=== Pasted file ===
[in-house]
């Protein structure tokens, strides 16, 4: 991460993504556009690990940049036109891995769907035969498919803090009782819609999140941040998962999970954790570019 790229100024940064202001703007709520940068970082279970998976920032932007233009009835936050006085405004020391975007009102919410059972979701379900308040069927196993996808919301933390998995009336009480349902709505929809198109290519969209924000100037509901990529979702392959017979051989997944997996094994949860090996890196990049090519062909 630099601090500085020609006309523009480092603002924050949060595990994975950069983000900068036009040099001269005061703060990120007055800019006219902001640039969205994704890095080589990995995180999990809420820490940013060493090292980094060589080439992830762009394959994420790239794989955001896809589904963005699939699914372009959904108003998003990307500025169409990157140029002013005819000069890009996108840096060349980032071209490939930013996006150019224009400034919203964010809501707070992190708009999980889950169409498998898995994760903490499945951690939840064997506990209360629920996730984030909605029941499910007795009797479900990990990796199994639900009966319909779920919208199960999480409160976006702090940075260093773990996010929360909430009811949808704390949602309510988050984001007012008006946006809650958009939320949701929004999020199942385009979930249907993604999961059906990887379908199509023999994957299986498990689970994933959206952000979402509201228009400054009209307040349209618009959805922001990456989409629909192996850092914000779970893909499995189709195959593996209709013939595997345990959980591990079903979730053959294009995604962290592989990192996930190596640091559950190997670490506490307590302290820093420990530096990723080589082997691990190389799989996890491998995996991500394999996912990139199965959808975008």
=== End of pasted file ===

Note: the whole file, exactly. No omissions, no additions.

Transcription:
[in-house]
């Protein structure tokens, strides 16, 4: 991460993504556009690990940049036109891995769907035969498919803090009782819609999140941040998962999970954790570019 790229100024940064202001703007709520940068970082279970998976920032932007233009009835936050006085405004020391975007009102919410059972979701379900308040069927196993996808919301933390998995009336009480349902709505929809198109290519969209924000100037509901990529979702392959017979051989997944997996094994949860090996890196990049090519062909 630099601090500085020609006309523009480092603002924050949060595990994975950069983000900068036009040099001269005061703060990120007055800019006219902001640039969205994704890095080589990995995180999990809420820490940013060493090292980094060589080439992830762009394959994420790239794989955001896809589904963005699939699914372009959904108003998003990307500025169409990157140029002013005819000069890009996108840096060349980032071209490939930013996006150019224009400034919203964010809501707070992190708009999980889950169409498998898995994760903490499945951690939840064997506990209360629920996730984030909605029941499910007795009797479900990990990796199994639900009966319909779920919208199960999480409160976006702090940075260093773990996010929360909430009811949808704390949602309510988050984001007012008006946006809650958009939320949701929004999020199942385009979930249907993604999961059906990887379908199509023999994957299986498990689970994933959206952000979402509201228009400054009209307040349209618009959805922001990456989409629909192996850092914000779970893909499995189709195959593996209709013939595997345990959980591990079903979730053959294009995604962290592989990192996930190596640091559950190997670490506490307590302290820093420990530096990723080589082997691990190389799989996890491998995996991500394999996912990139199965959808975008």